By Farmers Forum staff
Health Canada announced last month it’s aiming to have all agricultural uses of two neonicotinoid pesticides ended in Canada within five years.
Health Canada’s Pest Management Regulatory Agency had been reviewing clothianidin and thiamethoxam, which are the two most commonly used neonics in Ontario.
Prior to the Ontario government’s restrictions, introduced in 2015, 100 per cent of the corn crop and 60 per cent of the soybeans planted in Ontario were treated with neonics. In 2017, 76 per cent of corn and 43 per cent of soybean acres were treated with neonics.
Though bees had been the initial target for critics of neonic use, when it came time to review the literature, Health Canada blamed a threat to aquatic insects for cutting out neonics. “Recent water monitoring data indicate that neonicotinoids being detected in some Canadian water bodies are at levels that cause harm to aquatic insect populations,” Health Canada wrote in a news release.
Maizex director of business management Steve Denys said although corn and soybean growers now have alternatives, growers of other crops such as canola and potatoes do not. He said the government is looking at the products in isolation.
“When we remove some of these products, you’re basically telling us to go back to using what we were using before in terms of more foliar insecticides, and we don’t want to go back there,” he said. “If we get rid of these products and now we need to spray 10 times whereas we sprayed once before, what’s that impact? Some of the studies and some of the extrapolations they’re making from some studies to come to their conclusions do not match up with reality.”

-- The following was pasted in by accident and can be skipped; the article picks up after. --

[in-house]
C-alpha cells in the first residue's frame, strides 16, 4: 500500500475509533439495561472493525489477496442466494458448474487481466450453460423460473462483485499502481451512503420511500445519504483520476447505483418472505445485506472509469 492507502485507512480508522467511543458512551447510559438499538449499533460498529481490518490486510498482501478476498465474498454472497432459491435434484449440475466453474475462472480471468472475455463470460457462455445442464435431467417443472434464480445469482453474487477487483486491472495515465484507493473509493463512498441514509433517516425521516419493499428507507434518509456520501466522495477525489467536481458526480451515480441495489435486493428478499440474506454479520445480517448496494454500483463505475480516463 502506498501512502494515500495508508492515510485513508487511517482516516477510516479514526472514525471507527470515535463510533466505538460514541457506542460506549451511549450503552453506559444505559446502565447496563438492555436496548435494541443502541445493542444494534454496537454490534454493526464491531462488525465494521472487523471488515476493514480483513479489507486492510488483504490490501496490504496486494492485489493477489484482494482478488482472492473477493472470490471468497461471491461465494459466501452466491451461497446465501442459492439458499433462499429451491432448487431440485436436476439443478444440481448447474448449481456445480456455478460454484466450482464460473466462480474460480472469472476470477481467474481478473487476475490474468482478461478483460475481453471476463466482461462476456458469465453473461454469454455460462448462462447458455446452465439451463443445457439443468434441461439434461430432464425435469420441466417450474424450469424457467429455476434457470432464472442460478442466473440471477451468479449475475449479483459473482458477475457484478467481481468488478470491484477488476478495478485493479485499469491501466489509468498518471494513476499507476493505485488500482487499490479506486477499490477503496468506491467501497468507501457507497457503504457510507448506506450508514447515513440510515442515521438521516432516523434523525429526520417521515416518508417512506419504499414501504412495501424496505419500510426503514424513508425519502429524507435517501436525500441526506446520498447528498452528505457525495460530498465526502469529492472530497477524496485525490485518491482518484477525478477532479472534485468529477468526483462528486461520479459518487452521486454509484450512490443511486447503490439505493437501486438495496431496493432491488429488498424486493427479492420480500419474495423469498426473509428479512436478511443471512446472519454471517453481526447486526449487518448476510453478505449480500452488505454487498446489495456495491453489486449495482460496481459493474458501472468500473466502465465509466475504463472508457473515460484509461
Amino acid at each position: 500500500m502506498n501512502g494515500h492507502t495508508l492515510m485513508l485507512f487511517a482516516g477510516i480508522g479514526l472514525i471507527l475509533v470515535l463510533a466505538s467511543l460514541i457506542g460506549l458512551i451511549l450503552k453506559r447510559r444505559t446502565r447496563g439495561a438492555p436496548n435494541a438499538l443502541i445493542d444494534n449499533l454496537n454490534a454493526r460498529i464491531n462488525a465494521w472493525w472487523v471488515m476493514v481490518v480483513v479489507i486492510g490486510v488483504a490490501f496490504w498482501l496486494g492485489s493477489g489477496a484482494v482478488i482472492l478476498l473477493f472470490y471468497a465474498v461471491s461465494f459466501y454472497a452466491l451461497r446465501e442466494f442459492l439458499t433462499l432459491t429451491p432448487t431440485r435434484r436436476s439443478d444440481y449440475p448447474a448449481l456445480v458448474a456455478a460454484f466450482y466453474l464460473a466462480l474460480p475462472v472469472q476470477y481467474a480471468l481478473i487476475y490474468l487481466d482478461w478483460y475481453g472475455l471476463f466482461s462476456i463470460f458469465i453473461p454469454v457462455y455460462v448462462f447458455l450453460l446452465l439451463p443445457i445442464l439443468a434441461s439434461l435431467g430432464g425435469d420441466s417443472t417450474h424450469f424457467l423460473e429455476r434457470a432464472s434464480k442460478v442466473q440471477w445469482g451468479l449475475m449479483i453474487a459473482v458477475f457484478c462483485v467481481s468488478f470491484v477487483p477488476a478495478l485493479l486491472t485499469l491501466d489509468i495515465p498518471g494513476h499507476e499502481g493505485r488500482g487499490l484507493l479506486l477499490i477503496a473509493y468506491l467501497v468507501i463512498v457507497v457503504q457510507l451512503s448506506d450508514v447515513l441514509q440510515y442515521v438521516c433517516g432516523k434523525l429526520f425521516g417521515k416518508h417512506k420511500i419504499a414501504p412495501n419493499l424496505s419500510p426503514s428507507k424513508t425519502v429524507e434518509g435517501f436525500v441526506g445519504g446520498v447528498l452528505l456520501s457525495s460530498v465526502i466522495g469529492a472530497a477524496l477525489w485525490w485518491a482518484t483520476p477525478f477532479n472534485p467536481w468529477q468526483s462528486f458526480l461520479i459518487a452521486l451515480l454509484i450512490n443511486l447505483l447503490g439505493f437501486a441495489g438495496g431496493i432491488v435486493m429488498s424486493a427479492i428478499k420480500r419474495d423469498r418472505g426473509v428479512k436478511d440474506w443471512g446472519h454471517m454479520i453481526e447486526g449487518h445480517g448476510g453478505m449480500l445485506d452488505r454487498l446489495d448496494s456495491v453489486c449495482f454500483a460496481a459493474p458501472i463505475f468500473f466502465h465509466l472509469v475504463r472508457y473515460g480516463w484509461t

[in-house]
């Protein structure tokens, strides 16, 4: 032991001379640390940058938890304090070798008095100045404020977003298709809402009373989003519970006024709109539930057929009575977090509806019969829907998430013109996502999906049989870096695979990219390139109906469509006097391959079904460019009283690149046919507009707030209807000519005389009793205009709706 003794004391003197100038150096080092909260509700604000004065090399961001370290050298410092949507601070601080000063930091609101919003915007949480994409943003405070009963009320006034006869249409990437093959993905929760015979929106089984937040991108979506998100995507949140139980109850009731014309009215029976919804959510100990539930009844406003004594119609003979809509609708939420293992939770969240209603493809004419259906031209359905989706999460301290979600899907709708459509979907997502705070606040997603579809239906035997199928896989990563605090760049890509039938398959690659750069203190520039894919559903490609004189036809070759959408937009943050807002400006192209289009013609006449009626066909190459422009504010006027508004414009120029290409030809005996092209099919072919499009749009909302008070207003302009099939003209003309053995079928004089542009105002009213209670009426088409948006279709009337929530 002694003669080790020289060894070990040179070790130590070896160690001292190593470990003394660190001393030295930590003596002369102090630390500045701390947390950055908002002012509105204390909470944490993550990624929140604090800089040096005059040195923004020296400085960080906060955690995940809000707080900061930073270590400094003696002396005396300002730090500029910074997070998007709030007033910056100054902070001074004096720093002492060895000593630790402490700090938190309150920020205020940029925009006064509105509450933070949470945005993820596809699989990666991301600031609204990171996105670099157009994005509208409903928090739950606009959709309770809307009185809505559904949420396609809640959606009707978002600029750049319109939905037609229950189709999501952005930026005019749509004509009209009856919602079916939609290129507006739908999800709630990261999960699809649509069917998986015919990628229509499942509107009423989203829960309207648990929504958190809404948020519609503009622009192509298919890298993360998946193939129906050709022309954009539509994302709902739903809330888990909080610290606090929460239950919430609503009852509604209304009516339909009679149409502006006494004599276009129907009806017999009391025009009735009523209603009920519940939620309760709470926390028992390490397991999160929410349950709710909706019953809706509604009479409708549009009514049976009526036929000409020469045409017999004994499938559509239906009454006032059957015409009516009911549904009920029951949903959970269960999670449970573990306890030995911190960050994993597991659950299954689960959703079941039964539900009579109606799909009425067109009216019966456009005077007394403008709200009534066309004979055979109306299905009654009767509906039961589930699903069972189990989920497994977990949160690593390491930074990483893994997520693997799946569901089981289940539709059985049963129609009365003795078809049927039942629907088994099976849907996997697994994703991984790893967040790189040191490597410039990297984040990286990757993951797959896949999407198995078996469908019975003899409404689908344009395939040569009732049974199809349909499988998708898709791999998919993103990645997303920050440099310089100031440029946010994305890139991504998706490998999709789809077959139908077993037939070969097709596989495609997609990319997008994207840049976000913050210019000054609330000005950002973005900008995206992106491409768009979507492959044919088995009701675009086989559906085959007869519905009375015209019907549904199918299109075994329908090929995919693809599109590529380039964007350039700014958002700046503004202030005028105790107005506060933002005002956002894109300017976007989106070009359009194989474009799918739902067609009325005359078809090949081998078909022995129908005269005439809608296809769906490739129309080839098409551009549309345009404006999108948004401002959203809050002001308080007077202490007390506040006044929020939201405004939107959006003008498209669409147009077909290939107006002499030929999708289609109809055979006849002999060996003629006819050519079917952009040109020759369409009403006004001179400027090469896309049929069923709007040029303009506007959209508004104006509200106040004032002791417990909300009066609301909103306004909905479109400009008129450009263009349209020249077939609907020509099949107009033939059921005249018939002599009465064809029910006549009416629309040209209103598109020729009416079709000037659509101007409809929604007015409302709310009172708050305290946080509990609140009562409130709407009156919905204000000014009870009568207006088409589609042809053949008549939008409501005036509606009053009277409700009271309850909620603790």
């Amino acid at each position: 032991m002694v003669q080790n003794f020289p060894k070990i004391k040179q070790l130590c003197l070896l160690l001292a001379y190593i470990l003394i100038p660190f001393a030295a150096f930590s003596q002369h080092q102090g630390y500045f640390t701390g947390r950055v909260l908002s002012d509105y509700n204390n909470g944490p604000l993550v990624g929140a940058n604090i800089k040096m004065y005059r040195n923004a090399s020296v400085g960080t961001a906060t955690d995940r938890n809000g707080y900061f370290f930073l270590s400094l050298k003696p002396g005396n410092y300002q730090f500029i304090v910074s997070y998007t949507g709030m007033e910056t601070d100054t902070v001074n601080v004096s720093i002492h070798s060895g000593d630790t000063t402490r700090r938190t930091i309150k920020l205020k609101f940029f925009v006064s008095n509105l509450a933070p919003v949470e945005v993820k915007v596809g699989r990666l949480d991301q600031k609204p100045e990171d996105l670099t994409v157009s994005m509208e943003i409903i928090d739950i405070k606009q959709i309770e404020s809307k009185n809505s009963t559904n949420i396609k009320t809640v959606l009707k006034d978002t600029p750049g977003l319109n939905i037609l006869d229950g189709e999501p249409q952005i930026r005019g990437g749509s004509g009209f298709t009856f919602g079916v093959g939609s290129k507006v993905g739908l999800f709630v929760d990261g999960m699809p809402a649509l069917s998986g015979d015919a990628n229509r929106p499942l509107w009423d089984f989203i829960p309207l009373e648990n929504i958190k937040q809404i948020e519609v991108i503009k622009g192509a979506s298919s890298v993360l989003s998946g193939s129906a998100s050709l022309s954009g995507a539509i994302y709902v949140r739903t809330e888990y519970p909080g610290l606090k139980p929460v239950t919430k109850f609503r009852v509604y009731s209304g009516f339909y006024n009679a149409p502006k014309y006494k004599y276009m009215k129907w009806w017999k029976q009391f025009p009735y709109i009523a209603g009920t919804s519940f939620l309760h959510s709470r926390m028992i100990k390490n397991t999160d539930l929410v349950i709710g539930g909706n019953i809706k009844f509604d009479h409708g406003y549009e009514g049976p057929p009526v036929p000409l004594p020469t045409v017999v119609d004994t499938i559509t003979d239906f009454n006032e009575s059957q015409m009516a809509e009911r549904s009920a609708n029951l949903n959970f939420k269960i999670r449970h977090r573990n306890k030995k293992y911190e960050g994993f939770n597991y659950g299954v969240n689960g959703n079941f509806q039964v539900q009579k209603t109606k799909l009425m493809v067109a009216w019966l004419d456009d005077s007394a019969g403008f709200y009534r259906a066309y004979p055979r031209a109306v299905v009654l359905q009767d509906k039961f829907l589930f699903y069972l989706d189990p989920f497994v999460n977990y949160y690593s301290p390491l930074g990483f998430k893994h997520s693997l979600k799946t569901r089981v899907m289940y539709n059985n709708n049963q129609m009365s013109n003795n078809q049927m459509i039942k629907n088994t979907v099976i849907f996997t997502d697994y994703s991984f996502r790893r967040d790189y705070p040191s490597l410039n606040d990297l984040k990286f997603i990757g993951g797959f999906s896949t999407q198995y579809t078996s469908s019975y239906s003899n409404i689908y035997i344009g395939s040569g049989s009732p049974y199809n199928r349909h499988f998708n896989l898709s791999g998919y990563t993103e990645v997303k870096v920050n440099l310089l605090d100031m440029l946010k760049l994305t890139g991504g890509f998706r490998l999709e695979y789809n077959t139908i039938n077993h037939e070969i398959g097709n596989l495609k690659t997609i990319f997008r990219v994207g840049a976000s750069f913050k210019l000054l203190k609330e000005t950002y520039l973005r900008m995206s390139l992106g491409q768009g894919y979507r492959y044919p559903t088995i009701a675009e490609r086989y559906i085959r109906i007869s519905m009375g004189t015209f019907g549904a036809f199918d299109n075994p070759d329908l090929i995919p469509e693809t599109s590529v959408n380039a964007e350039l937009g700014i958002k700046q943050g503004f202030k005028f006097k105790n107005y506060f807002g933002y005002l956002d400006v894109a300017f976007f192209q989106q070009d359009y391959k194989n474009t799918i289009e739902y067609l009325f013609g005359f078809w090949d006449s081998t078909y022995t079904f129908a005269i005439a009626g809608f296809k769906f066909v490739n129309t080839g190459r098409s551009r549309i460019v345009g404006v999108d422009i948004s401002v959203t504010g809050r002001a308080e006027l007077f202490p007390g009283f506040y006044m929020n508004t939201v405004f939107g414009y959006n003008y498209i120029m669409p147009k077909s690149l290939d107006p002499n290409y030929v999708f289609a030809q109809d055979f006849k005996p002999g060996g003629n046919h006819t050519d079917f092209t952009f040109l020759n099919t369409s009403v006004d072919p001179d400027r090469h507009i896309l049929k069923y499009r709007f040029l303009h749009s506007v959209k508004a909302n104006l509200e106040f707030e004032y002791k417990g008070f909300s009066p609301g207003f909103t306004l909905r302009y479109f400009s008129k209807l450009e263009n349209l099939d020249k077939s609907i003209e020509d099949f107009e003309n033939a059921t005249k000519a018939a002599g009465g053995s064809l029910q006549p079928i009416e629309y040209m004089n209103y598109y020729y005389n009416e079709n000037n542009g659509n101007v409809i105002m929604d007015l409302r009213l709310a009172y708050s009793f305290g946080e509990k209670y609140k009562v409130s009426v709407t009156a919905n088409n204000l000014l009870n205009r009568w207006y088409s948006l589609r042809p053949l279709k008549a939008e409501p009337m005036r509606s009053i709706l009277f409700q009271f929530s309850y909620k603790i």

The Grain Farmers of Ontario were long-standing critics of Ontario’s decision to restrict access to neonicotinoids, arguing that the province didn’t have the science to justify the restriction.
Health Canada has, however, opened its decision to a 90-day consultation (open until Nov. 13), during which farmers can submit their concerns by email to firstname.lastname@example.org or call 613-736-3799.
Final decisions are not expected until the end of 2019.
The first neonic to come onto Health Canada’s radar, imidacloprid, was the least-used in Ontario. In 2016, Health Canada proposed a complete end to agricultural uses of imidacloprid within five years.